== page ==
Blessed be the God and Father of our Lord Jesus Christ, who has blessed us in Christ with every spiritual blessing in the heavenly places, just as he chose us in Christ before the foundation of the world to be holy and blameless before him in love. He destined us for adoption as his children through Jesus Christ, according to the good pleasure of his will, to the praise of his glorious grace that he freely bestowed on us in the Beloved. In him we have redemption through his blood, the forgiveness of our trespasses, according to the riches of his grace that he lavished on us. With all wisdom and insight he has made known to us the mystery of his will, according to his good pleasure that he set forth in Christ, as a plan for the fullness of time, to gather up all things in him, things in heaven and things on earth. In Christ we have also obtained an inheritance, having been destined according to the purpose of him who accomplishes all things according to his counsel and will, so that we, who were the first to set our hope on Christ, might live for the praise of his glory. In him you also, when you had heard the word of truth, the gospel of your salvation, and had believed in him, were marked with the seal of the promised Holy Spirit; this is the pledge of our inheritance towards redemption as God’s own people, to the praise of his glory.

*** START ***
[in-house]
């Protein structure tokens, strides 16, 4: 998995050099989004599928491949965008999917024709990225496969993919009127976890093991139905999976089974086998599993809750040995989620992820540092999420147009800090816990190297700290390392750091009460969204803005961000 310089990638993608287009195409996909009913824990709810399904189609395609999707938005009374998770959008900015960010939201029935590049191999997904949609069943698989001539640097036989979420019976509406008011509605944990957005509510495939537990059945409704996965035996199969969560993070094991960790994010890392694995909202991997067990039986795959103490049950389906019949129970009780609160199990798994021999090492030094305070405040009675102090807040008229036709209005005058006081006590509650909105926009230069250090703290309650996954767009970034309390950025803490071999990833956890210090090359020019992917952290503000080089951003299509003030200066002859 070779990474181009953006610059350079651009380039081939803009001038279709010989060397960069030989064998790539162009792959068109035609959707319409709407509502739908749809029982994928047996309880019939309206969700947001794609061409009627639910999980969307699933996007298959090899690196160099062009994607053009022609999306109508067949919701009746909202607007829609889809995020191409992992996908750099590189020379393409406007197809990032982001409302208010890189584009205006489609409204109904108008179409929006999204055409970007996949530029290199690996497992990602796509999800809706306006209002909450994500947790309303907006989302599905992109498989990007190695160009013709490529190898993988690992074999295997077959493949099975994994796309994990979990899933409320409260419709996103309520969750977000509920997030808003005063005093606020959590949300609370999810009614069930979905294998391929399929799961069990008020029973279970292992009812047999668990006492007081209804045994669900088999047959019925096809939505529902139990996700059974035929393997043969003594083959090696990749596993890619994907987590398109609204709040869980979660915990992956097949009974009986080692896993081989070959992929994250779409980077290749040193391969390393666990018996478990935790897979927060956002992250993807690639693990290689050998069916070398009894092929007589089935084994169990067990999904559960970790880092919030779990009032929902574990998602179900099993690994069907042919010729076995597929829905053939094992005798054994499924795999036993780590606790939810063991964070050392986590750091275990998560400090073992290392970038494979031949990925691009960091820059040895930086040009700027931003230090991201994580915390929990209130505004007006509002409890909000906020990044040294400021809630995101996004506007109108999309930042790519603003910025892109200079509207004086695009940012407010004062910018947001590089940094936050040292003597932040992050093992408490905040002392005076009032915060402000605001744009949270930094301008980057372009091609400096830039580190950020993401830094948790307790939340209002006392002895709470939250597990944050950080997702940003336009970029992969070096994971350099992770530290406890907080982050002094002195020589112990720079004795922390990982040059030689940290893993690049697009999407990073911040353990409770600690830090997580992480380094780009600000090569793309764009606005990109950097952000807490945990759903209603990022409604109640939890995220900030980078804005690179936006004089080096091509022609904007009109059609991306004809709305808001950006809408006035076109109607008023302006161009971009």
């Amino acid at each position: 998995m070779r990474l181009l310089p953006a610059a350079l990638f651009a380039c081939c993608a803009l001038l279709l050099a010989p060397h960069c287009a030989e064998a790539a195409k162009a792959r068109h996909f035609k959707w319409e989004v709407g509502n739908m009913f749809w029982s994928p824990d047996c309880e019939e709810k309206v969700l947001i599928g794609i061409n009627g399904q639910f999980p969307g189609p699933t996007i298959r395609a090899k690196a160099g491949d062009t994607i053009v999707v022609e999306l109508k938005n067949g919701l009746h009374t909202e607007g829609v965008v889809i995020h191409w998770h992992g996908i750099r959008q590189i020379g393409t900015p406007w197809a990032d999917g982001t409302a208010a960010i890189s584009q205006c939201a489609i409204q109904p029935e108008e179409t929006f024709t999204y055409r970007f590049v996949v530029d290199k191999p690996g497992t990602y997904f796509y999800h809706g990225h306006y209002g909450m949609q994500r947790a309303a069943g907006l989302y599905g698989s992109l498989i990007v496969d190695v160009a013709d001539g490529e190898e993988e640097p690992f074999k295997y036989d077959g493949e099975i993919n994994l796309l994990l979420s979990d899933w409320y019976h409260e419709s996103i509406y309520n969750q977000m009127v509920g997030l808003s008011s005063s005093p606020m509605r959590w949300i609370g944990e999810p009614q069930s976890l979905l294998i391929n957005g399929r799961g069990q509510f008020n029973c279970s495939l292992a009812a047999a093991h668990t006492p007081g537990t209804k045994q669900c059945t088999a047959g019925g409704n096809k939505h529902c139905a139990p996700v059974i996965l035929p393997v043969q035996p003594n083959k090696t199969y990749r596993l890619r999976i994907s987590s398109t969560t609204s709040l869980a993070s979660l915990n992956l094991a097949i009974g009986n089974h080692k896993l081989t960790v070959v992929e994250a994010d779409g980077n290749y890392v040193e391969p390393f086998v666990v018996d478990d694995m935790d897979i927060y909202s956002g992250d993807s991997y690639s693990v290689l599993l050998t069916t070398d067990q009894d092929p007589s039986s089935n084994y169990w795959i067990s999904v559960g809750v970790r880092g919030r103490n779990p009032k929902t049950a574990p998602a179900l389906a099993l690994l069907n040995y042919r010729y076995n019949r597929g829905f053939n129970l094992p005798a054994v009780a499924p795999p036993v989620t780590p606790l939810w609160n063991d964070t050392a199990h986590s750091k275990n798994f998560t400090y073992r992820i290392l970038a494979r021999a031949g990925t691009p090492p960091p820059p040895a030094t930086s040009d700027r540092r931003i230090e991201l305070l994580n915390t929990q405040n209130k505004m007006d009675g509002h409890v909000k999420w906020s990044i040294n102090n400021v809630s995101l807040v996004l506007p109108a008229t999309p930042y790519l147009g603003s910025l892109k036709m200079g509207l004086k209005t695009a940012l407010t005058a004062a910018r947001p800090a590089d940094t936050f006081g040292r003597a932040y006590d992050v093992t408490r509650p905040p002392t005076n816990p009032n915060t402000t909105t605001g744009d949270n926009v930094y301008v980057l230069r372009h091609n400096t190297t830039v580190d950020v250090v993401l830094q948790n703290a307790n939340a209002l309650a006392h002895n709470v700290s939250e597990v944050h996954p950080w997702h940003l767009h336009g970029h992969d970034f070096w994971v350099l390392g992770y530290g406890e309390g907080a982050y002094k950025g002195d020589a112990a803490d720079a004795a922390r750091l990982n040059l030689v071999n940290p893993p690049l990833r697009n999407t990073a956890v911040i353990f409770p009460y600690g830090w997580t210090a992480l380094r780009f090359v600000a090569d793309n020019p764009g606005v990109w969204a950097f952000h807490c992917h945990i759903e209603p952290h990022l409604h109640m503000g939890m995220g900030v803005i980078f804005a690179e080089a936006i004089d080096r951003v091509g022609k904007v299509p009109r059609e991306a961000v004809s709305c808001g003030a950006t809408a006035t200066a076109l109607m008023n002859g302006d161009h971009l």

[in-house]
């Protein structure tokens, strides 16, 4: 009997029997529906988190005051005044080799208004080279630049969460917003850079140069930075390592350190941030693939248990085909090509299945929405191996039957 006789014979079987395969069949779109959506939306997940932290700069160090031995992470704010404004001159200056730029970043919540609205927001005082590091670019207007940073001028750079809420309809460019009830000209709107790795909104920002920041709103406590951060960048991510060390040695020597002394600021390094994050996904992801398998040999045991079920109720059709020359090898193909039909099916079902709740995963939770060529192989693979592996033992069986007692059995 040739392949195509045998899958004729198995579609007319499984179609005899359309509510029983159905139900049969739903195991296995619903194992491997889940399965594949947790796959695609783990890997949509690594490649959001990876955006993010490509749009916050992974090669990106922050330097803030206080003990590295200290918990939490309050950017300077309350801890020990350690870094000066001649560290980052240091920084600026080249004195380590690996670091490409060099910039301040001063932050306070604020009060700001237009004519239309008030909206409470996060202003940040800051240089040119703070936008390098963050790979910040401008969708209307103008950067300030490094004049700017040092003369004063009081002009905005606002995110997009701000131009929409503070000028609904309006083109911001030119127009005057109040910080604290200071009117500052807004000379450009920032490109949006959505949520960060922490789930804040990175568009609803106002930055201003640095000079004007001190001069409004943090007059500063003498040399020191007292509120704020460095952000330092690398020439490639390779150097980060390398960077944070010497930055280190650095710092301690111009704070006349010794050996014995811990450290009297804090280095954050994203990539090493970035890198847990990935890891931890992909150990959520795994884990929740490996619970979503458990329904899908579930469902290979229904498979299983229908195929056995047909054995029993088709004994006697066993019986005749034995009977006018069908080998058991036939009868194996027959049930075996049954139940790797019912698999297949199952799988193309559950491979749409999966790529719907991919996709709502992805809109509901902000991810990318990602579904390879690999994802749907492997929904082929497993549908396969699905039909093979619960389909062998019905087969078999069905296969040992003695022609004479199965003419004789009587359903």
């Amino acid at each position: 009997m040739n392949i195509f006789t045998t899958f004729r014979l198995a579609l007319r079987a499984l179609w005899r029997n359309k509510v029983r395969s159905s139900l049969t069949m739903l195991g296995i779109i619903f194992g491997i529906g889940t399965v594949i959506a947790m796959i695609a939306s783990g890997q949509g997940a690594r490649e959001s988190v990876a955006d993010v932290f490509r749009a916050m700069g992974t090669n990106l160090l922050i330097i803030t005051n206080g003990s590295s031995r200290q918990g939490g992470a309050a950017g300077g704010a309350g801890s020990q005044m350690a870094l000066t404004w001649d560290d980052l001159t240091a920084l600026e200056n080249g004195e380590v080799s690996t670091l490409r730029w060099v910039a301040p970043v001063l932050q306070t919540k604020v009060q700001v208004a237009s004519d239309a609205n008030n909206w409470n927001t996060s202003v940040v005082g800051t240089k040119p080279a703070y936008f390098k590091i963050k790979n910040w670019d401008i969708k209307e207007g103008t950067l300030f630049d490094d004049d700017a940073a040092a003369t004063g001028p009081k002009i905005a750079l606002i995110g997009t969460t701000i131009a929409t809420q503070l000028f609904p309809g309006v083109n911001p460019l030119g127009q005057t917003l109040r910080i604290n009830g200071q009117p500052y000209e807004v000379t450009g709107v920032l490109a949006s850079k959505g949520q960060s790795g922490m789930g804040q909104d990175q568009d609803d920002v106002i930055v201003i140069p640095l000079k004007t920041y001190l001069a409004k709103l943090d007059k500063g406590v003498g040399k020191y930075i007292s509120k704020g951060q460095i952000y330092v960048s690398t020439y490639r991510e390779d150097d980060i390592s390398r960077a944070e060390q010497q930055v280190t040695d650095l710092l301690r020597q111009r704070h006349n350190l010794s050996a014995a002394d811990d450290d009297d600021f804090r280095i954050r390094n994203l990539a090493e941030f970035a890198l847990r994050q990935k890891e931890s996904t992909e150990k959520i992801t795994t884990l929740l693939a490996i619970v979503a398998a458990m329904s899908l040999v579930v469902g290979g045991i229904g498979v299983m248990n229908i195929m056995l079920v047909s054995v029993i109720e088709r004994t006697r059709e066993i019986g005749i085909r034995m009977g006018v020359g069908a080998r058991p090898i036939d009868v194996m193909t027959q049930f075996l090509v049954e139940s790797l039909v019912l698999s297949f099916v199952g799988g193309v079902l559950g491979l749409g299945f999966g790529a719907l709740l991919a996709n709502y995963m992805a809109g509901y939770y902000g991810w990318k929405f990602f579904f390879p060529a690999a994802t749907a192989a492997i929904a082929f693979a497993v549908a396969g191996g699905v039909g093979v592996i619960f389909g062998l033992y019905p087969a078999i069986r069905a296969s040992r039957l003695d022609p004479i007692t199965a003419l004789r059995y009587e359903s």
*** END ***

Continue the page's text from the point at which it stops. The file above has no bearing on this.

Although I don’t have adopted members in my immediately family, I do have a cousin who happens to be adopted who lives here in Lexington.  Her name is Tori, she’s a freshman in high school, and she’s pretty awesome.  My aunt June and uncle Steve adopted her from China a little over 10 years ago and our family is more beautiful with her in it.  Also, I have a close friend who, along with his wife, is in the process of adopting a girl named Juma from Liberia.  Just a few weeks ago, this church threw a shower for Jane Ireland’s two grandchildren who were just adopted from India.  Adoption is something to be celebrated and cherished.  Although I certainly do not pretend to understand what it is like to be adopted, and I do understand that that comes with its own challenges, adoption can be such a beautiful metaphor to speak of our relationship with God.